Remember, last time Ulysses sailed away from Calypso's island on a raft he had to build himself: all the Gods decided to free Ulysses from Calypso, and sent Hermes to tell her, and she agreed, but then they made him sail himself, and even build his own wrath, and then also someone forgot to tell Neptune, who made a 20-day storm that Ulysses barely survived.
This time, the story opens on a palace in Phaecia, the country Ulysses has run aground in, and Minerva decides to help Ulysses out and make sure he's not lost. So she picks the least effective way to do that, which is this: Minerva goes to the princess, Nausicaa, who is sleeping. While Nausicaa sleeps, Minerva disguises herself as Nausicaa's friend, and sneaks into Nausicaa's house.
What I was thinking at that point is this: some of the gods can stir up the oceans to create a twenty-day storm. (But can't kill a mortal?) Other gods can't even make sure people in a house don't wake up; they have to sneak in. I do not understand these gods.
Minerva gets worse: her plan is to whisper to Nausicaa that Nausicaa better wake up and wash her wedding dress... seriously... so that Nausicaa will go to wear Ulysses is sleeping and find him and show him back to the city.
That somehow works, and Nausicaa wakes up, convinces her dad to build a mule train and Nausicaa and all her servants go for a day doing laundry at the seashore, where their "playing wanton with a ball" wakes up Ulysses, who stumbles out naked and encrusted with sea goop -- that's more or less exactly how Homer describes Ulysses at that point -- but Nausicaa lends him some oil and he bathes in the stream and Minerva curls his hair.
When he had thoroughly washed himself, and had got the brine out of his hair, he anointed himself with oil, and put on the clothes which the girl had given him; Minerva then made him look taller and stronger than before, she also made the hair grow thick on the top of his head, and flow down in curls like hyacinth blossoms; she glorified him about the head and shoulders as a skilful workman...So the gods can intervene in mortal's lives, to curl their hair, but not to guide them directly to a city.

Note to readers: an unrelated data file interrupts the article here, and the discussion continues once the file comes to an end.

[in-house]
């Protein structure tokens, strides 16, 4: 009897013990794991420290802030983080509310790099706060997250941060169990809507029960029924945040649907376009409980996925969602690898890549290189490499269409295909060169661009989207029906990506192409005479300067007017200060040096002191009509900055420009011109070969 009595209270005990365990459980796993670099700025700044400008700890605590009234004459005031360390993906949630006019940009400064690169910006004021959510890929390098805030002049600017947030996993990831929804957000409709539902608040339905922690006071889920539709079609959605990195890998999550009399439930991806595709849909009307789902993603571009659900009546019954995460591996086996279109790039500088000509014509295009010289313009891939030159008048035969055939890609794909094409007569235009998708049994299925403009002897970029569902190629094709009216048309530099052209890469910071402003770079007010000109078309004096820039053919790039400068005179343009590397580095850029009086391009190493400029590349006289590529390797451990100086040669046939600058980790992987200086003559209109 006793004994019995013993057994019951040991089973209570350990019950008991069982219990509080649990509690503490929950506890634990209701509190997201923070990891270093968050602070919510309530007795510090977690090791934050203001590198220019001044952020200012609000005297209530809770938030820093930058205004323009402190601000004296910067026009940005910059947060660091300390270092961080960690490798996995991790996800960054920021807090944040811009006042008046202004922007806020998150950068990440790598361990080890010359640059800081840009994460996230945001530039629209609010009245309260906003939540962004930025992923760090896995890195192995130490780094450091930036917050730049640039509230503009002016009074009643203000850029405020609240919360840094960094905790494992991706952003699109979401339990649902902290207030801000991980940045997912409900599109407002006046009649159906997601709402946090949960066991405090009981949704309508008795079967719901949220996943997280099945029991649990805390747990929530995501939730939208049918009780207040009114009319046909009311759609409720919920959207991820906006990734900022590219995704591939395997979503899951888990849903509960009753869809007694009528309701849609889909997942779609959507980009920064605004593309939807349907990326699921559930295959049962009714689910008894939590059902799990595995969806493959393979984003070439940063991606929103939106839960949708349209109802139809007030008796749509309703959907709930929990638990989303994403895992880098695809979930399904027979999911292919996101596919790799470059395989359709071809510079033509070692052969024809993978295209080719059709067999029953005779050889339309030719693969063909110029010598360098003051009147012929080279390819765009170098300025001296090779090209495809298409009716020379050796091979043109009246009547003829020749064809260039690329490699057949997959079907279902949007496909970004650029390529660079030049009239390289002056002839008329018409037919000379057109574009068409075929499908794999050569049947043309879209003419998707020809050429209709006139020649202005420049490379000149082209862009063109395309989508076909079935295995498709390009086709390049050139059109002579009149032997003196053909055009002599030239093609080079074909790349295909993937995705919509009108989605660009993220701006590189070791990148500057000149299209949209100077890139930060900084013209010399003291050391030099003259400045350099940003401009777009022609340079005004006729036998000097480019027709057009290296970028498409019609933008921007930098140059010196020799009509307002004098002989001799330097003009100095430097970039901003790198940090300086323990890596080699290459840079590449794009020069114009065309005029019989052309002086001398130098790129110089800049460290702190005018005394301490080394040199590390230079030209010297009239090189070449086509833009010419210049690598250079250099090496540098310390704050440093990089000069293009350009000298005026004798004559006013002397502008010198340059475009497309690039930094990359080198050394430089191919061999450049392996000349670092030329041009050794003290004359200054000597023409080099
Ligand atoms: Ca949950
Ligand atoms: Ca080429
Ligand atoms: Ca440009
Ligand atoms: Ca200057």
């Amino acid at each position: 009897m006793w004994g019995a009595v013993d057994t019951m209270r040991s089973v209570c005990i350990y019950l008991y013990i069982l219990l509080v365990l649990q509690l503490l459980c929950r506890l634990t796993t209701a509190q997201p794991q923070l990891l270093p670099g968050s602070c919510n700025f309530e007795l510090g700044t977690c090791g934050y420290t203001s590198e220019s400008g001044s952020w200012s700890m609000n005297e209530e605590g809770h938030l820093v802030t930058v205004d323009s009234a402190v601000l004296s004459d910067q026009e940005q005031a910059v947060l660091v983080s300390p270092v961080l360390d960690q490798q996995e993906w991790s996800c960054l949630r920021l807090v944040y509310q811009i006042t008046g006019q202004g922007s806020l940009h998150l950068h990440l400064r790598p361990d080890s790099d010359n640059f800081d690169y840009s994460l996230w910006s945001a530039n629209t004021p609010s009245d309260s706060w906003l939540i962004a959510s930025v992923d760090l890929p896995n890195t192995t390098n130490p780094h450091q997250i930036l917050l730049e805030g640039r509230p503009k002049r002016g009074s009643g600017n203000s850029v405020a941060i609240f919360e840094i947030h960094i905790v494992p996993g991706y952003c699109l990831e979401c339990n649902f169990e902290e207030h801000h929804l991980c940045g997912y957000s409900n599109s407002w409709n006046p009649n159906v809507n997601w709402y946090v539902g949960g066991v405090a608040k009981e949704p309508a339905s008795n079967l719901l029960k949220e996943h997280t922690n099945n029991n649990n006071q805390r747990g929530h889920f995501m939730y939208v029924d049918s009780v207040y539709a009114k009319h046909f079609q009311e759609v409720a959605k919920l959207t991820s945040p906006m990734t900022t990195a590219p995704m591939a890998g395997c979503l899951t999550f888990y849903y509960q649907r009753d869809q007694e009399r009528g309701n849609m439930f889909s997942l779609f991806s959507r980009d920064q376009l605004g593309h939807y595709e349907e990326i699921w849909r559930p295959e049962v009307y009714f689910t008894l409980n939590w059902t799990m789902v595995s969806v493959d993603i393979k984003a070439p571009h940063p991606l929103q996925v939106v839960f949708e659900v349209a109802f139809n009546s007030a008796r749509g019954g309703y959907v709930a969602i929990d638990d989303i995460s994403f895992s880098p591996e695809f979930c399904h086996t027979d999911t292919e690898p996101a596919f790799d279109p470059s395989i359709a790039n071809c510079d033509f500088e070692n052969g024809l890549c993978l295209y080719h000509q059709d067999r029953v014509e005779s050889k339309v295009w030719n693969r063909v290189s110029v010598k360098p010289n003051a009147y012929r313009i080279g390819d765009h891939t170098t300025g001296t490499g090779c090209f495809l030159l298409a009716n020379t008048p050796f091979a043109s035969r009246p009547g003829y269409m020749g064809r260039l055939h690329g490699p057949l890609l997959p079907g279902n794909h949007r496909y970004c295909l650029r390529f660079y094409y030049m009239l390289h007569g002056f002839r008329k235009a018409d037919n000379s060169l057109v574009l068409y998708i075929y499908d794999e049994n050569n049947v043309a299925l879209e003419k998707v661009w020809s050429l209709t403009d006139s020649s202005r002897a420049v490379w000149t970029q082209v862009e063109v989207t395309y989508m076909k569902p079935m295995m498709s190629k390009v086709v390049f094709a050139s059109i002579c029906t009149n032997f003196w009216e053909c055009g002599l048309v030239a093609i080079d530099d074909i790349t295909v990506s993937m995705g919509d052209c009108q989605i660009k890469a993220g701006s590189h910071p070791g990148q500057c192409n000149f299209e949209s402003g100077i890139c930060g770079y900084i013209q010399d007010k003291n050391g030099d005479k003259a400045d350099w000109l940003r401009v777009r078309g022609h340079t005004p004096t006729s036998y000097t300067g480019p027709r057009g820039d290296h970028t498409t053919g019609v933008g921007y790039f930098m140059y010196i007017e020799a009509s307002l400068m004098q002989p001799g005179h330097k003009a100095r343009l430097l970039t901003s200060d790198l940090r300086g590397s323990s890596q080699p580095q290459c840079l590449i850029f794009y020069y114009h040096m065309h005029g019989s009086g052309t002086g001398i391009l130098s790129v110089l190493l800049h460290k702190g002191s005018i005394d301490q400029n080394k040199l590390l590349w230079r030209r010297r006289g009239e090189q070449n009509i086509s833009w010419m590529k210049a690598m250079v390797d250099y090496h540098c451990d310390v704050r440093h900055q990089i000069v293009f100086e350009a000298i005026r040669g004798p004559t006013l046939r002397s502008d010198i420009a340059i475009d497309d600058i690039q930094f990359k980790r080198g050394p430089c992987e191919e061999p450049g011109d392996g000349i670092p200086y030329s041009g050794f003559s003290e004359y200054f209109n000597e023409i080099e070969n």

I've been keeping track: Athena disguised herself to help Telemachus but provided zero guidance, other than I think helping steal a boat. Hermes ordered Calypso to let Ulysses go. Minerva gave Ulysses something to keep himself afloat or something while he was in the sea, and then had Nausicaa find him.
And the gods curled Ulysses' hair.
These are pretty useless gods, if you ask me. Gandalf was more helpful to the fellowship, and Gandalf didn't do squat.
(And don't give me "But he killed the Balrog." Gandalf took credit for the Balrog dying but we only have his word for it and all Gandalf did was break the bridge, and he did that so poorly that Gandalf fell to his death, too. Gandalf sucked.)
So the plan works, though, and Ulysses, godlike hair and all, is taken back to the city, but h has to wait outside the city because Nausicaa doesn't want the peasants to say "coarse" things about her if she drives through the city with a handsome man, because Nausicaa is a virgin and has been turning down suitors left and right.
SO: Princesses do their own laundry, travel by mule, and cannot keep peasants from teasing them, while the gods are stuck doing hairstyling. That is your mystical journey so far.
But there was a mention of a cyclops in this chapter, so maybe that'll be coming up next?